I’m lucky to practice in a national regional anesthesiology center, a hospital with five dedicated nerve block suites, each with the latest in ultrasound equipment, nurses trained in conscious sedation, regional anesthesiology colleagues and infrastructure to support regional practitioners. It seems like there is so much we can do for patients, but really, there is only so much a physician can do. We need a little help from the patient too.
When “James,” a 400+ pound patient with multiple co-morbidities scheduled for a 2.5 hour hand procedure came in for day surgery, I knew if any patient could benefit from a surgical regional anesthetic it would be he. Not only did he have a difficult airway by all clinical indicators, but hunting through scanned medical record archives also revealed that many years prior he had a general anesthetic induction that nearly led to his death. Despite what seemed like appropriate backup equipment, his airway was nearly lost upon induction.
I introduced myself to James and asked the open ended question, “Tell me about your anesthetics in the past; any issues there?” “No, ma’am,” he answered politely. “I went to sleep for my ankle surgery, and I didn’t have any problems.”
It seemed reasonable to avoid an awake fiberoptic intubation if the case could be done with a regional anesthetic. We placed a brachial plexus block under ultrasound guidance. He received a low-dose infusion of dexmedetomine for intraoperative sedation and went home the same day. In the meantime, I gave him and his wife a letter about his past airway event and added an electronic alert to his chart.
Two months later, James returned for the identical surgery scheduled for the contralateral hand. Somewhat leadingly, I asked him, “Tell me about your anesthetics in the past; any issues there?” He smiled and said, “No.” “How did things go with your hand surgery?” I pressed further, hoping he would reveal his remote airway complication and that he had a regional anesthetic last time. “Fine. I was under for all of it.” Needless to say, he received another letter, and I asked him again to obtain a medic-alert bracelet.
I can think of innumerable patients who, in the nick of time, deliver a deadpan statement that changes the course of their anesthetic. “I got an antibiotic during surgery a few years ago and almost died from an allergic reaction,” one has said. “Which one?” I’ll ask, predictably. “I’m not sure. Don’t you have those records?”
Such fuzzy indicators of danger on histories and physicals leave us digging for more information. I recently cared for an anxious 40-year-old gentleman scheduled for an upper endoscopy who gave me a confusing history of exercise induced chest pain, syncope, palpitations, dyspnea, and, oh, by the way, “a leaky heart valve that I see a cardiologist for.” The chart notes and my physical exam revealed little. So to the dismay of the endoscopist, I promptly ignored the voice in my head that said “it will probably be ok, it’s just an endoscopy with propofol.” I shuffled cases around, called his cardiologist, painstakingly located the appropriate HIPAA form to request records and had reports faxed over that revealed, pristine coronaries, a normal conduction system and healthy heart valves. I gave the patient the reports with reassurance, and—as I do with so many patients—I asked him to place them in a binder labeled “medical stuff” and bring them to his next health care visit.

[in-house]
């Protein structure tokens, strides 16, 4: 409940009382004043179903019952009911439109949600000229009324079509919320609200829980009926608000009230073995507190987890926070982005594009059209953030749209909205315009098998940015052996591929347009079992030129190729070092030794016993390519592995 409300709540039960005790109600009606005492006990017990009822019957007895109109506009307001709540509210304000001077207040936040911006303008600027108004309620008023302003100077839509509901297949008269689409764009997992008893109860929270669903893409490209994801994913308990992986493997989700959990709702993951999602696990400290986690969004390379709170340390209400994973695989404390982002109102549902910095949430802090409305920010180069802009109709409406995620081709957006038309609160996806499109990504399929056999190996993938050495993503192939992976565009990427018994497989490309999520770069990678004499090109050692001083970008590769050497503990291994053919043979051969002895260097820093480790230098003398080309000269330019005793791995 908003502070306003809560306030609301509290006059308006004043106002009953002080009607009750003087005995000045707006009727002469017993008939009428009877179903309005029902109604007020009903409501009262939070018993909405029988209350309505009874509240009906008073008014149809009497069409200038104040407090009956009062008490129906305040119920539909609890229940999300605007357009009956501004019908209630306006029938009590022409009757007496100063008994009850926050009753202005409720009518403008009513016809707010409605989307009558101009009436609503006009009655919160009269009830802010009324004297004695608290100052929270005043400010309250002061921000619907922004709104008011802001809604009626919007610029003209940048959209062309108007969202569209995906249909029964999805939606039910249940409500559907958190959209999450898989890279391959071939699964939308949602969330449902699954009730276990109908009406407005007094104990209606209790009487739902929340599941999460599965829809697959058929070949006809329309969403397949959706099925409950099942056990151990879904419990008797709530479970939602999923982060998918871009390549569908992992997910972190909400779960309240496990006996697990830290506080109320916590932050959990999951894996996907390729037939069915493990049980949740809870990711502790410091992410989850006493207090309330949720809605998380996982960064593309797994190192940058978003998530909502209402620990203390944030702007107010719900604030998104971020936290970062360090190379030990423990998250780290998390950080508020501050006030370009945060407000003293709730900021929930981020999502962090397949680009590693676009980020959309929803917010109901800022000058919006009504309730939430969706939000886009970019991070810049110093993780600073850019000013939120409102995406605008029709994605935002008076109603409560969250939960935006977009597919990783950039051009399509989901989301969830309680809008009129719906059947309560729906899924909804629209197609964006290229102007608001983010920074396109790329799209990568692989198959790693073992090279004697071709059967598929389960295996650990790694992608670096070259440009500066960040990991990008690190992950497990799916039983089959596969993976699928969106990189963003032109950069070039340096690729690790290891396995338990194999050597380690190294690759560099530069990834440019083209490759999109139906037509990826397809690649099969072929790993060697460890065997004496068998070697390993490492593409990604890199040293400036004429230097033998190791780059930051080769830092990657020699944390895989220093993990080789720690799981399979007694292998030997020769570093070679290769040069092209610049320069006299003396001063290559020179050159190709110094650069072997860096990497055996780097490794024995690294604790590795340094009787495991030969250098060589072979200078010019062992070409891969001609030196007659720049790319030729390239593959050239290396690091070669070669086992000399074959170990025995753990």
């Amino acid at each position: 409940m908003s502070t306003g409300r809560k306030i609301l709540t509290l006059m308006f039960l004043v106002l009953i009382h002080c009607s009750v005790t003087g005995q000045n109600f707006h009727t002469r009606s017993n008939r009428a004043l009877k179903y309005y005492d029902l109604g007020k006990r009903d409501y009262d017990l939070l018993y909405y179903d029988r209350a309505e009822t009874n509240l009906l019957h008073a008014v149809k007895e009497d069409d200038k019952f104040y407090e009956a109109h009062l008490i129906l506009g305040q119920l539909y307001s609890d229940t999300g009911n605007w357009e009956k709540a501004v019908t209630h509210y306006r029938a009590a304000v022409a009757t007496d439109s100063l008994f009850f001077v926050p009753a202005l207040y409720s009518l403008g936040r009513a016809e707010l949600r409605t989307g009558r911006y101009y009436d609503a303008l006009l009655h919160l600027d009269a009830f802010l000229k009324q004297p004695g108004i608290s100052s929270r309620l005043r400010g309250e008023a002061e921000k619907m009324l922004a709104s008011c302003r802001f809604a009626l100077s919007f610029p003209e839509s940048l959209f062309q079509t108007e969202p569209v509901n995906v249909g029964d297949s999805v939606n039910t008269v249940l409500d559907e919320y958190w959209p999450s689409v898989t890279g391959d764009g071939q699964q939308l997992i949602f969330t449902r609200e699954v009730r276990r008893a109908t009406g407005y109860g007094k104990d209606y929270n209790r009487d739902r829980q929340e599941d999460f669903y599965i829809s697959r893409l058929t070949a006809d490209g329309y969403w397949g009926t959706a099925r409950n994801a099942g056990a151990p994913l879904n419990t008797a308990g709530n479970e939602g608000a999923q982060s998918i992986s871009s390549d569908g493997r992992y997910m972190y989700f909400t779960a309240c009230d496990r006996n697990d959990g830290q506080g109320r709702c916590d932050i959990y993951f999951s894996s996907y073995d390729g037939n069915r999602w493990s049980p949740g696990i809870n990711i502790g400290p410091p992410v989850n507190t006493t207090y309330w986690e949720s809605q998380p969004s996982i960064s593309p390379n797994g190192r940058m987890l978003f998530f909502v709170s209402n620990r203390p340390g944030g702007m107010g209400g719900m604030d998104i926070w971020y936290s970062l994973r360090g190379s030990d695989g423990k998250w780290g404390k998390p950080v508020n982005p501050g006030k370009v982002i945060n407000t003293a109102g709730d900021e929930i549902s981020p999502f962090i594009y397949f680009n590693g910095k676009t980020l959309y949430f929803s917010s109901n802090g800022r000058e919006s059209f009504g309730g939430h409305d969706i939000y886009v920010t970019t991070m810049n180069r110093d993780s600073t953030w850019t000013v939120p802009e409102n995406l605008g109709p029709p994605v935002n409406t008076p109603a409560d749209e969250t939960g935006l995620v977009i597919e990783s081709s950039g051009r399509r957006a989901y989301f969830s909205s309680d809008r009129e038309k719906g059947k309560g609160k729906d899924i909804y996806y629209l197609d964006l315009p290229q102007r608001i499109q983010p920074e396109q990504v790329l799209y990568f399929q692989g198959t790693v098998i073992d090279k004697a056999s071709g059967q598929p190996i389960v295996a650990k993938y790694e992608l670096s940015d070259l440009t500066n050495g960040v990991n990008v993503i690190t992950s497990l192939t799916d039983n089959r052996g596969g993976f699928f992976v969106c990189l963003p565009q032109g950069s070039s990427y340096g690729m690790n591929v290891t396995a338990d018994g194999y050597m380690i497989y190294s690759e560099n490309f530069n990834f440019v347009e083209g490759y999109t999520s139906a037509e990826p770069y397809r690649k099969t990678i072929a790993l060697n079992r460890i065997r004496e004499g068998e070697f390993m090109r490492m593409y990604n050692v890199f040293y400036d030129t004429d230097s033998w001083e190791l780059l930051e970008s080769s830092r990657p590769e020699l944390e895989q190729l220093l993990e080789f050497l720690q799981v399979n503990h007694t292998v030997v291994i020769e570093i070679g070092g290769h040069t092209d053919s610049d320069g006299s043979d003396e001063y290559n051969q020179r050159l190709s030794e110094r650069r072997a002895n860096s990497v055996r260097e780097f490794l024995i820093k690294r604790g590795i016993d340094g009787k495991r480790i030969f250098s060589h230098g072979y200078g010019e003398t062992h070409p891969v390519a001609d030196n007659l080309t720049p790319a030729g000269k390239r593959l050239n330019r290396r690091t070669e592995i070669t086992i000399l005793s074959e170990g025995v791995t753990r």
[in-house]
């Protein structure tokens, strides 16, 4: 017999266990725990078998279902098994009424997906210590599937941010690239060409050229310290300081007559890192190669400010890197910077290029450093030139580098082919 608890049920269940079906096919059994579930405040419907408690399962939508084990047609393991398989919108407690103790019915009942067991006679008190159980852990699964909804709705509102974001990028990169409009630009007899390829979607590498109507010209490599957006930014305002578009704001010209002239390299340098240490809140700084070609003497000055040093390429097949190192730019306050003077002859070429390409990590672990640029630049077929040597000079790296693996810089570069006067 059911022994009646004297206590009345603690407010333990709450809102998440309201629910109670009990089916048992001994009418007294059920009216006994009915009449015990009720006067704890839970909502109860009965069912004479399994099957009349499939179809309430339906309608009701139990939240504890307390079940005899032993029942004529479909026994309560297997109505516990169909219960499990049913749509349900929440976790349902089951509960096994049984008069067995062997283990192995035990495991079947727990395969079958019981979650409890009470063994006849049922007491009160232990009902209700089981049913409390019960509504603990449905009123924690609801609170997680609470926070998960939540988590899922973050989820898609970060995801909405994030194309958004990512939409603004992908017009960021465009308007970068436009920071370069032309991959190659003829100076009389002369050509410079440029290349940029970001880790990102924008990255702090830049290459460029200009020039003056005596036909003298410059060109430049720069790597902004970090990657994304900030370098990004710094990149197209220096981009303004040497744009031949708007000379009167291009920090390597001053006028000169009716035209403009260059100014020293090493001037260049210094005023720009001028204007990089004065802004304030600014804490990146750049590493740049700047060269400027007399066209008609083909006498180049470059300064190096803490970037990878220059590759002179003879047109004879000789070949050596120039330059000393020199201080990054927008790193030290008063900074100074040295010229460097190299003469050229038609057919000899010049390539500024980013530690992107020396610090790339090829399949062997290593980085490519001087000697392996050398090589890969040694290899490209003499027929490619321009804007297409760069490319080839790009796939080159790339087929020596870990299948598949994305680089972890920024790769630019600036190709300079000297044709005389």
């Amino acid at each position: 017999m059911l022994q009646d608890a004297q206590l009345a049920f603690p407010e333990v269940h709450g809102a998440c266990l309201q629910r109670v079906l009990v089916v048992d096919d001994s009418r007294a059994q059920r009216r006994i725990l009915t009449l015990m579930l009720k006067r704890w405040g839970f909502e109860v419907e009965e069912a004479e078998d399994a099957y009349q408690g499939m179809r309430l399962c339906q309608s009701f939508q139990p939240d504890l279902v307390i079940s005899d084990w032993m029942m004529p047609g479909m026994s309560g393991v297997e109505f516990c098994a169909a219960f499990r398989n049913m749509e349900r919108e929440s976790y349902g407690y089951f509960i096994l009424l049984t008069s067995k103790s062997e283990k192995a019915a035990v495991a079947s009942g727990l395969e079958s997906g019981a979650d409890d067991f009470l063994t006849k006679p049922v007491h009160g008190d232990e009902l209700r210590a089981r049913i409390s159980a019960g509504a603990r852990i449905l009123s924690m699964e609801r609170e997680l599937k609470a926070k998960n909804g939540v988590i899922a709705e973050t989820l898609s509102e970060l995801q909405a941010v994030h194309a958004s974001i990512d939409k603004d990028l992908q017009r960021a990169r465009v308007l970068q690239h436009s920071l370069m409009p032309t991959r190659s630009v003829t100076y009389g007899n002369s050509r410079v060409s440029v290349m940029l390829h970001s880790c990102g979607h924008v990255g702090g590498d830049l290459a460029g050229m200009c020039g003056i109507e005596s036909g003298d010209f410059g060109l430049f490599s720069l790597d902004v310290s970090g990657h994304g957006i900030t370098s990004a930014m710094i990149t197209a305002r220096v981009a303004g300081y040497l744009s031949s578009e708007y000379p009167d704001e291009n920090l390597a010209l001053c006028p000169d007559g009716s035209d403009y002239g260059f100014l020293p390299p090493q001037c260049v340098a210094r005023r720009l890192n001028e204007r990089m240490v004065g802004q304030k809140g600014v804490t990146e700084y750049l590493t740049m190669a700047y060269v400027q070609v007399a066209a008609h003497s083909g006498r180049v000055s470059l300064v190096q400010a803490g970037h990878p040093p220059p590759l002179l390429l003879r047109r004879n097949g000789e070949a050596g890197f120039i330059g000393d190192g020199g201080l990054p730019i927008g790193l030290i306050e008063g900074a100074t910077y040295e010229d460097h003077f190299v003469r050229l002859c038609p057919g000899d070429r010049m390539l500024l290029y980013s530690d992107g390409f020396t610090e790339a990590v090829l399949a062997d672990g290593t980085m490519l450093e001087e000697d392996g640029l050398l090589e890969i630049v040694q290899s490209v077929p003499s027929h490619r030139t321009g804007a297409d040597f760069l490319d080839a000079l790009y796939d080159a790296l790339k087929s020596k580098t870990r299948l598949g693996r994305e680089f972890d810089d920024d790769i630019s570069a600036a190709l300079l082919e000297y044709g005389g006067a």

Giant, three-ring binders, folders, or in this day and age, tablets or thumb drives, full of “medical stuff,” carried around by patients. It’s my own take on what could be the greatest cost-saver and safety-promoter in all of health care. This practical recommendation is all part of my fantasy world where patients are asked to play an active role in their own health care and safety. Imagine perusing old anesthesia records, histories and physicals, and updated medication and allergy lists from a variety of providers who invariably possess fully incompatible EMR’s and maybe did not have the time to battle the HIPAA hurdles to collect all the medical information in one place.
We’ve entered into the era of patient-centered care—an era that champions patient safety, provider communication, avoidance of “medical mistakes.” But this era is also decidedly anti-physician and assumes that we as providers are somehow purposefully unsafe. Look no further than Obamacare’s soon to be established registry of medical mistakes, which asks patients the loaded question: Did a medical mistake happen because a doctor, nurse or other health care provider did not communicate well with the patient or the patient’s family? In that registry, patients self-report perceived medical errors and decide upon their own what constitutes an error. In fact, in that registry, a doctor at another hospital who might have encountered James’ difficult airway during elective surgery made a mistake. And so did I by ineffectively communicating to him the importance of disclosing his prior airway complications.
So it’s time for patients to join us in the quest for patient-centered care, by being a bit more “self-centered” about their health care. Carrying a folder, binder, tablet or thumb drive in which they keep track of at least basic medical records is a start; patients deserve easy access to them, at minimum. After all, there’s more to delivering cost-effective, mistake-free, patient-centered care than EMRs, thought police, clipboard tyrants, efficiency experts, coding czars, regulatory sergeants and patient satisfaction surveys. There’s a patient at the center of that care, one who could probably stand to be a little more self-centered.